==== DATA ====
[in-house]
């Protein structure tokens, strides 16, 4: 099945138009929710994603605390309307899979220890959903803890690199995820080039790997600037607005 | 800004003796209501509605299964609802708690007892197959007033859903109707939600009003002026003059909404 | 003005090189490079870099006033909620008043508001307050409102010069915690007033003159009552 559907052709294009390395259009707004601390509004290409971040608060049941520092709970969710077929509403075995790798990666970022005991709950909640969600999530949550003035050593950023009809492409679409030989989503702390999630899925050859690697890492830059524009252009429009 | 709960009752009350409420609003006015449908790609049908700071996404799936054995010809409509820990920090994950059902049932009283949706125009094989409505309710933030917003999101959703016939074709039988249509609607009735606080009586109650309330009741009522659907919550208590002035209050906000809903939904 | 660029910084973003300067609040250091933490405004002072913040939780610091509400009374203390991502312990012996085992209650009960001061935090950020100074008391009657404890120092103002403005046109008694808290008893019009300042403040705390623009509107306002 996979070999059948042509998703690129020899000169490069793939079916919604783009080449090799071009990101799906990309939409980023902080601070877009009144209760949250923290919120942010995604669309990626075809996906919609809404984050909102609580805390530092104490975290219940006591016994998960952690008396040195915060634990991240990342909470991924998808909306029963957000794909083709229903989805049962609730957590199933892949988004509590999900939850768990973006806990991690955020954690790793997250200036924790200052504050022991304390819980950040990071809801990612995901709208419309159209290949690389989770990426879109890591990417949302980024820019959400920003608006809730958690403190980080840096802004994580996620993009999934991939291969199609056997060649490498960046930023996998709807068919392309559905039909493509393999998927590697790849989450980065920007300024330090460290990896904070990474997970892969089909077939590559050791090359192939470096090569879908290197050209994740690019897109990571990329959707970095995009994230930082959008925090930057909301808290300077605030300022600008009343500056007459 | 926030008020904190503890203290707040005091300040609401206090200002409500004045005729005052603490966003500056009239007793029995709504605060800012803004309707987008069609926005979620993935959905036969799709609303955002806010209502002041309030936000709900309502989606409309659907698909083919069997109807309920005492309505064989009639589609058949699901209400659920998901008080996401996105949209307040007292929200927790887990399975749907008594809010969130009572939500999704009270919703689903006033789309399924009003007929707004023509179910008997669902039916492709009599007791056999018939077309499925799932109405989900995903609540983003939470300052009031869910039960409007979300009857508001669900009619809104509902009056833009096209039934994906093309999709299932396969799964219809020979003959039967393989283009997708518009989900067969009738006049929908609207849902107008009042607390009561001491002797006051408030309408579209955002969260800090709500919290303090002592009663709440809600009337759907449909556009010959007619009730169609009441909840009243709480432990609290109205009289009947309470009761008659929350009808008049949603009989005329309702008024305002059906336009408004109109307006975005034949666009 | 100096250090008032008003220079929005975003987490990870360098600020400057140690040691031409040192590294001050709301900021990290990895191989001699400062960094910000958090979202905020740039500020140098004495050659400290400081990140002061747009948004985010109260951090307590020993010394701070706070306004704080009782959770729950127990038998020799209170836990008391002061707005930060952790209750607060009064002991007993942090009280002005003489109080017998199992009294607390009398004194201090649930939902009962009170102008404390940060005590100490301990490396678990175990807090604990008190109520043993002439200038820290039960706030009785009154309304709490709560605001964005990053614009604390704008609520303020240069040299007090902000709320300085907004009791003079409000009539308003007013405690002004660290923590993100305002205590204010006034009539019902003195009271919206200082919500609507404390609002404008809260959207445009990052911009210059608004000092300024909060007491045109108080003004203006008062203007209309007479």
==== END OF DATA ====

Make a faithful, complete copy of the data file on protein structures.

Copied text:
[in-house]
């Protein structure tokens, strides 16, 4: 099945138009929710994603605390309307899979220890959903803890690199995820080039790997600037607005 | 800004003796209501509605299964609802708690007892197959007033859903109707939600009003002026003059909404 | 003005090189490079870099006033909620008043508001307050409102010069915690007033003159009552 559907052709294009390395259009707004601390509004290409971040608060049941520092709970969710077929509403075995790798990666970022005991709950909640969600999530949550003035050593950023009809492409679409030989989503702390999630899925050859690697890492830059524009252009429009 | 709960009752009350409420609003006015449908790609049908700071996404799936054995010809409509820990920090994950059902049932009283949706125009094989409505309710933030917003999101959703016939074709039988249509609607009735606080009586109650309330009741009522659907919550208590002035209050906000809903939904 | 660029910084973003300067609040250091933490405004002072913040939780610091509400009374203390991502312990012996085992209650009960001061935090950020100074008391009657404890120092103002403005046109008694808290008893019009300042403040705390623009509107306002 996979070999059948042509998703690129020899000169490069793939079916919604783009080449090799071009990101799906990309939409980023902080601070877009009144209760949250923290919120942010995604669309990626075809996906919609809404984050909102609580805390530092104490975290219940006591016994998960952690008396040195915060634990991240990342909470991924998808909306029963957000794909083709229903989805049962609730957590199933892949988004509590999900939850768990973006806990991690955020954690790793997250200036924790200052504050022991304390819980950040990071809801990612995901709208419309159209290949690389989770990426879109890591990417949302980024820019959400920003608006809730958690403190980080840096802004994580996620993009999934991939291969199609056997060649490498960046930023996998709807068919392309559905039909493509393999998927590697790849989450980065920007300024330090460290990896904070990474997970892969089909077939590559050791090359192939470096090569879908290197050209994740690019897109990571990329959707970095995009994230930082959008925090930057909301808290300077605030300022600008009343500056007459 | 926030008020904190503890203290707040005091300040609401206090200002409500004045005729005052603490966003500056009239007793029995709504605060800012803004309707987008069609926005979620993935959905036969799709609303955002806010209502002041309030936000709900309502989606409309659907698909083919069997109807309920005492309505064989009639589609058949699901209400659920998901008080996401996105949209307040007292929200927790887990399975749907008594809010969130009572939500999704009270919703689903006033789309399924009003007929707004023509179910008997669902039916492709009599007791056999018939077309499925799932109405989900995903609540983003939470300052009031869910039960409007979300009857508001669900009619809104509902009056833009096209039934994906093309999709299932396969799964219809020979003959039967393989283009997708518009989900067969009738006049929908609207849902107008009042607390009561001491002797006051408030309408579209955002969260800090709500919290303090002592009663709440809600009337759907449909556009010959007619009730169609009441909840009243709480432990609290109205009289009947309470009761008659929350009808008049949603009989005329309702008024305002059906336009408004109109307006975005034949666009 | 100096250090008032008003220079929005975003987490990870360098600020400057140690040691031409040192590294001050709301900021990290990895191989001699400062960094910000958090979202905020740039500020140098004495050659400290400081990140002061747009948004985010109260951090307590020993010394701070706070306004704080009782959770729950127990038998020799209170836990008391002061707005930060952790209750607060009064002991007993942090009280002005003489109080017998199992009294607390009398004194201090649930939902009962009170102008404390940060005590100490301990490396678990175990807090604990008190109520043993002439200038820290039960706030009785009154309304709490709560605001964005990053614009604390704008609520303020240069040299007090902000709320300085907004009791003079409000009539308003007013405690002004660290923590993100305002205590204010006034009539019902003195009271919206200082919500609507404390609002404008809260959207445009990052911009210059608004000092300024909060007491045109108080003004203006008062203007209309007479």